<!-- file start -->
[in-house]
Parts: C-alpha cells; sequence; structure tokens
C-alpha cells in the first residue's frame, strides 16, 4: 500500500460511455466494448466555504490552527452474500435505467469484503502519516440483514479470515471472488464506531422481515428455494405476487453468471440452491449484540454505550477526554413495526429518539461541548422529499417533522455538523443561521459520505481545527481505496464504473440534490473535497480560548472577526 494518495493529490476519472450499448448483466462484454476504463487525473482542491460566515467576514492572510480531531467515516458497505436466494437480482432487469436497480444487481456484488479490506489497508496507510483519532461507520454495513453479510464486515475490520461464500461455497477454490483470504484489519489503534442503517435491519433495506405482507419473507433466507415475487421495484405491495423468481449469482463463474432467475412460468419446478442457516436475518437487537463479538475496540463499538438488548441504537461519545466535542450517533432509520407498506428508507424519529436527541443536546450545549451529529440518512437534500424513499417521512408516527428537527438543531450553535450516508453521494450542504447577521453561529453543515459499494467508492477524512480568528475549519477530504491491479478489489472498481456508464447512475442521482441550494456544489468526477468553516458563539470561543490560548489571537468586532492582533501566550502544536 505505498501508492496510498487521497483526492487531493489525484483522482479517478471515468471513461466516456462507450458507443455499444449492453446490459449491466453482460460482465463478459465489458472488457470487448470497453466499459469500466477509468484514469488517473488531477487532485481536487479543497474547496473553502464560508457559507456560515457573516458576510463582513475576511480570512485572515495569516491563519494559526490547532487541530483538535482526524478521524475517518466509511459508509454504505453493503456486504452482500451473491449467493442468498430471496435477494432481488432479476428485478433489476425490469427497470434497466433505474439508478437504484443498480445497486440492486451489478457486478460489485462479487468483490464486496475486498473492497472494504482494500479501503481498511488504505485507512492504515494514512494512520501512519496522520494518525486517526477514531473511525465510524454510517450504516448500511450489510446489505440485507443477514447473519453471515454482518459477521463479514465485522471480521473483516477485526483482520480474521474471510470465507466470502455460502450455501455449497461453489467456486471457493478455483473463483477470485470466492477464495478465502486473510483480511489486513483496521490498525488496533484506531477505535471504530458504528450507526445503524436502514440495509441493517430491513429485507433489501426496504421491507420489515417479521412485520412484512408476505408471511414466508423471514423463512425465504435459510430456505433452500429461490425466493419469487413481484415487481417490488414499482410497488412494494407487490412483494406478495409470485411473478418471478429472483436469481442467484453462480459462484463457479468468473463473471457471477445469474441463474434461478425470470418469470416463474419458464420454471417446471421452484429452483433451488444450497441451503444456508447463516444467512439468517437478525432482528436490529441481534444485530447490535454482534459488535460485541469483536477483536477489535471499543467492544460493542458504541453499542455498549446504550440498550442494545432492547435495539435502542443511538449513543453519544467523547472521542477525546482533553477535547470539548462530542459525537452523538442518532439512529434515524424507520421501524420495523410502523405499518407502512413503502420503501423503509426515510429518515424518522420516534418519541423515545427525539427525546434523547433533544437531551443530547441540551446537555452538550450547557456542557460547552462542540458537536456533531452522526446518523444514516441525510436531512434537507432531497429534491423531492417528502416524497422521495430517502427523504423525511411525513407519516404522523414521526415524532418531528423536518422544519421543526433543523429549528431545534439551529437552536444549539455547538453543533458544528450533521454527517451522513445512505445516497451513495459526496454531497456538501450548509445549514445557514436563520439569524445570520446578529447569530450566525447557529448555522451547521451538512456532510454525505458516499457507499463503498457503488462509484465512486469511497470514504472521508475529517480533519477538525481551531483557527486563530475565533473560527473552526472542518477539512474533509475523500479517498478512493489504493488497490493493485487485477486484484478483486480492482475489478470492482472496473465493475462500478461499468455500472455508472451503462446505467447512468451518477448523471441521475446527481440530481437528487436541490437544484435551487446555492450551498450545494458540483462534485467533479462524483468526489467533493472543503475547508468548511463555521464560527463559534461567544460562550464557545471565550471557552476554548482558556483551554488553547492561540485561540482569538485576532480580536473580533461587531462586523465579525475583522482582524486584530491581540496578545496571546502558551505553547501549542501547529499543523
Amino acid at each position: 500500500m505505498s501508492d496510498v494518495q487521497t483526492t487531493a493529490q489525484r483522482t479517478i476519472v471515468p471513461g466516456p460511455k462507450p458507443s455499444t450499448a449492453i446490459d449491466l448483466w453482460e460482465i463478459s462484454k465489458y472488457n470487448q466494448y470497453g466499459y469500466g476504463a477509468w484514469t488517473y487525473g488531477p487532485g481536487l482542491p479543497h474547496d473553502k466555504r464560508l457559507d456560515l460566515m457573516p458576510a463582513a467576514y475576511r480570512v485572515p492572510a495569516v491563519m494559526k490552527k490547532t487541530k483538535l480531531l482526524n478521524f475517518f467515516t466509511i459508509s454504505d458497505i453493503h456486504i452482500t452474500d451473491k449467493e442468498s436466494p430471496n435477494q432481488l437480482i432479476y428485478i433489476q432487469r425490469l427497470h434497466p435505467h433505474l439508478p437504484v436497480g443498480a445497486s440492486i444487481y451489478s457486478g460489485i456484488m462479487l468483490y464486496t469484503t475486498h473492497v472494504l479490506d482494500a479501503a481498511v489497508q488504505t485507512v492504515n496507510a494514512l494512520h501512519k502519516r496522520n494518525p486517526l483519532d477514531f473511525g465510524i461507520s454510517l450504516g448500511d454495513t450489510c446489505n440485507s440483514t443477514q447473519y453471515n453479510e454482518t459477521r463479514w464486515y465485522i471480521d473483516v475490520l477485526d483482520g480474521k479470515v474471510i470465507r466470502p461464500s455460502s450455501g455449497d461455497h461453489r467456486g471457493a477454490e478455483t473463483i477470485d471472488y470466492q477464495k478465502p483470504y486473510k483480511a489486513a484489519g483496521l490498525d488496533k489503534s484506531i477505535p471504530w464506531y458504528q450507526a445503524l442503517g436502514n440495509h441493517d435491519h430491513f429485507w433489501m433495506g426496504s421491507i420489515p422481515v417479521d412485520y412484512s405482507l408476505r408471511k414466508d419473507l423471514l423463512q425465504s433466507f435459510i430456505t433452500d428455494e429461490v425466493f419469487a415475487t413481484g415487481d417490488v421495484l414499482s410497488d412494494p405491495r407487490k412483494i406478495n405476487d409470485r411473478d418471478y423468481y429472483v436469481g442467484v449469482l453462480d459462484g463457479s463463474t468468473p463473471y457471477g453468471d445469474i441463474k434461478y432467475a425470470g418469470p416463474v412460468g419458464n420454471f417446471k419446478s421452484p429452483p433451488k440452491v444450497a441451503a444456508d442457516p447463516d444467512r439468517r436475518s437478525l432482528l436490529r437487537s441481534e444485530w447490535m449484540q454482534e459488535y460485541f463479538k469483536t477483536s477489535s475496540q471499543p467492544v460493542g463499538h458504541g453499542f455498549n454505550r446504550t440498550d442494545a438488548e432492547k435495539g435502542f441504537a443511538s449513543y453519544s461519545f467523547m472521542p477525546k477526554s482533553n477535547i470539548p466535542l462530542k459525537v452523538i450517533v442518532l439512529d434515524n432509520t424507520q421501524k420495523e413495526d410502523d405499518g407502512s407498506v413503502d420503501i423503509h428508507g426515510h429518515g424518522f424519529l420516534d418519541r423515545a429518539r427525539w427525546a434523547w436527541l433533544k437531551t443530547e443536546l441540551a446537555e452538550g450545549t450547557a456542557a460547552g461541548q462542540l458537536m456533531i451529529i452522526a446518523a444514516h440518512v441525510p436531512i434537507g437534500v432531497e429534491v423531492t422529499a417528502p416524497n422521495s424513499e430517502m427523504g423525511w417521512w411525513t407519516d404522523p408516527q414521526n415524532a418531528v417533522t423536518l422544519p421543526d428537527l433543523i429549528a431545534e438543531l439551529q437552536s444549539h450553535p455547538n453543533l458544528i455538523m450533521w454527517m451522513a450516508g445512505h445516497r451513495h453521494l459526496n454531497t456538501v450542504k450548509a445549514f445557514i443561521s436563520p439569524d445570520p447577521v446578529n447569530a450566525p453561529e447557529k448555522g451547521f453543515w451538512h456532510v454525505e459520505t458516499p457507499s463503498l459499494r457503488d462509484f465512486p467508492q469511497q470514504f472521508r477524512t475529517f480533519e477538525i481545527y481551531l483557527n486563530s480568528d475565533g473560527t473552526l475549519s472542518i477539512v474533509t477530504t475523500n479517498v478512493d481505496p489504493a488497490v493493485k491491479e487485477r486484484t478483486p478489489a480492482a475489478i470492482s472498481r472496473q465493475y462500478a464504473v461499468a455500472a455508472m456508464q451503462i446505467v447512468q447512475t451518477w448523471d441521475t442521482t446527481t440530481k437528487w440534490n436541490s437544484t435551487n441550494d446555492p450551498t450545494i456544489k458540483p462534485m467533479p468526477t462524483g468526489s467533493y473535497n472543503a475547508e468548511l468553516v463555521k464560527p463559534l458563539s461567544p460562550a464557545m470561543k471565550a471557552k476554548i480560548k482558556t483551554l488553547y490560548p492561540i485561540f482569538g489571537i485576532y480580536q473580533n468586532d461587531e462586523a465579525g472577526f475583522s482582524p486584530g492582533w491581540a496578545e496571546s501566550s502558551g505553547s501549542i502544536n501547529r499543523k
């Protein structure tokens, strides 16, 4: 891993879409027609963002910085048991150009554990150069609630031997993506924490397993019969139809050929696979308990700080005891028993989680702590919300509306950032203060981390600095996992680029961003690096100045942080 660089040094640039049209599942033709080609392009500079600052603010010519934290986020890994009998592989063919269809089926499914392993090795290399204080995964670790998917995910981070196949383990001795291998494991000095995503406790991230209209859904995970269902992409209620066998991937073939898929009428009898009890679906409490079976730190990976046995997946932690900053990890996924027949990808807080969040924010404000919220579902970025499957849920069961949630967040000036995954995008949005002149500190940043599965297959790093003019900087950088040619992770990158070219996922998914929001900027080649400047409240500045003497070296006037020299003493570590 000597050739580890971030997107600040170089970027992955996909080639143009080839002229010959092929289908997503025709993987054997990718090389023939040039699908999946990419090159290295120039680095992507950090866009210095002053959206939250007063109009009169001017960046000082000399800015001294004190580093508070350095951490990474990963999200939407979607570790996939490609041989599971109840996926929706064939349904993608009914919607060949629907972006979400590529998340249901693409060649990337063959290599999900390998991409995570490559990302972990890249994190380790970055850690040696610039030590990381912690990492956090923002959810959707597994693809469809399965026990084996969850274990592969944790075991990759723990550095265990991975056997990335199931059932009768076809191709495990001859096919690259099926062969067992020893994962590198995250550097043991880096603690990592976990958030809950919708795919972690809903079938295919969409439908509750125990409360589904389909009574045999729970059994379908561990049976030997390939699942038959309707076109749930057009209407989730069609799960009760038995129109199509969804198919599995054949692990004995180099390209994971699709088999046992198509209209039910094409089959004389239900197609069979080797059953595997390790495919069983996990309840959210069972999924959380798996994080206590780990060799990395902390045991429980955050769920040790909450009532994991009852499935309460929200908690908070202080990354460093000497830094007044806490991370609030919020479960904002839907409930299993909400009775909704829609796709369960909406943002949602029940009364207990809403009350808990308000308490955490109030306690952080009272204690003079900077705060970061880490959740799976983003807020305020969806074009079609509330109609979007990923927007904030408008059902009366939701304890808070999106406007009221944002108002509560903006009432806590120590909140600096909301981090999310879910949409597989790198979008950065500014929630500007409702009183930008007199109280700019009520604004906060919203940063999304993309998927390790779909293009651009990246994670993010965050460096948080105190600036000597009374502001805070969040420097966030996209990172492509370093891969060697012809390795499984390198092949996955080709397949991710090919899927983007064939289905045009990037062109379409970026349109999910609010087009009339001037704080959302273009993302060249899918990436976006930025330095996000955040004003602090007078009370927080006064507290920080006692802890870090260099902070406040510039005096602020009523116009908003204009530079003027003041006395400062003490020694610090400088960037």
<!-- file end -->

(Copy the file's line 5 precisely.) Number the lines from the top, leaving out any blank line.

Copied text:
């Protein structure tokens, strides 16, 4: 891993879409027609963002910085048991150009554990150069609630031997993506924490397993019969139809050929696979308990700080005891028993989680702590919300509306950032203060981390600095996992680029961003690096100045942080 660089040094640039049209599942033709080609392009500079600052603010010519934290986020890994009998592989063919269809089926499914392993090795290399204080995964670790998917995910981070196949383990001795291998494991000095995503406790991230209209859904995970269902992409209620066998991937073939898929009428009898009890679906409490079976730190990976046995997946932690900053990890996924027949990808807080969040924010404000919220579902970025499957849920069961949630967040000036995954995008949005002149500190940043599965297959790093003019900087950088040619992770990158070219996922998914929001900027080649400047409240500045003497070296006037020299003493570590 000597050739580890971030997107600040170089970027992955996909080639143009080839002229010959092929289908997503025709993987054997990718090389023939040039699908999946990419090159290295120039680095992507950090866009210095002053959206939250007063109009009169001017960046000082000399800015001294004190580093508070350095951490990474990963999200939407979607570790996939490609041989599971109840996926929706064939349904993608009914919607060949629907972006979400590529998340249901693409060649990337063959290599999900390998991409995570490559990302972990890249994190380790970055850690040696610039030590990381912690990492956090923002959810959707597994693809469809399965026990084996969850274990592969944790075991990759723990550095265990991975056997990335199931059932009768076809191709495990001859096919690259099926062969067992020893994962590198995250550097043991880096603690990592976990958030809950919708795919972690809903079938295919969409439908509750125990409360589904389909009574045999729970059994379908561990049976030997390939699942038959309707076109749930057009209407989730069609799960009760038995129109199509969804198919599995054949692990004995180099390209994971699709088999046992198509209209039910094409089959004389239900197609069979080797059953595997390790495919069983996990309840959210069972999924959380798996994080206590780990060799990395902390045991429980955050769920040790909450009532994991009852499935309460929200908690908070202080990354460093000497830094007044806490991370609030919020479960904002839907409930299993909400009775909704829609796709369960909406943002949602029940009364207990809403009350808990308000308490955490109030306690952080009272204690003079900077705060970061880490959740799976983003807020305020969806074009079609509330109609979007990923927007904030408008059902009366939701304890808070999106406007009221944002108002509560903006009432806590120590909140600096909301981090999310879910949409597989790198979008950065500014929630500007409702009183930008007199109280700019009520604004906060919203940063999304993309998927390790779909293009651009990246994670993010965050460096948080105190600036000597009374502001805070969040420097966030996209990172492509370093891969060697012809390795499984390198092949996955080709397949991710090919899927983007064939289905045009990037062109379409970026349109999910609010087009009339001037704080959302273009993302060249899918990436976006930025330095996000955040004003602090007078009370927080006064507290920080006692802890870090260099902070406040510039005096602020009523116009908003204009530079003027003041006395400062003490020694610090400088960037």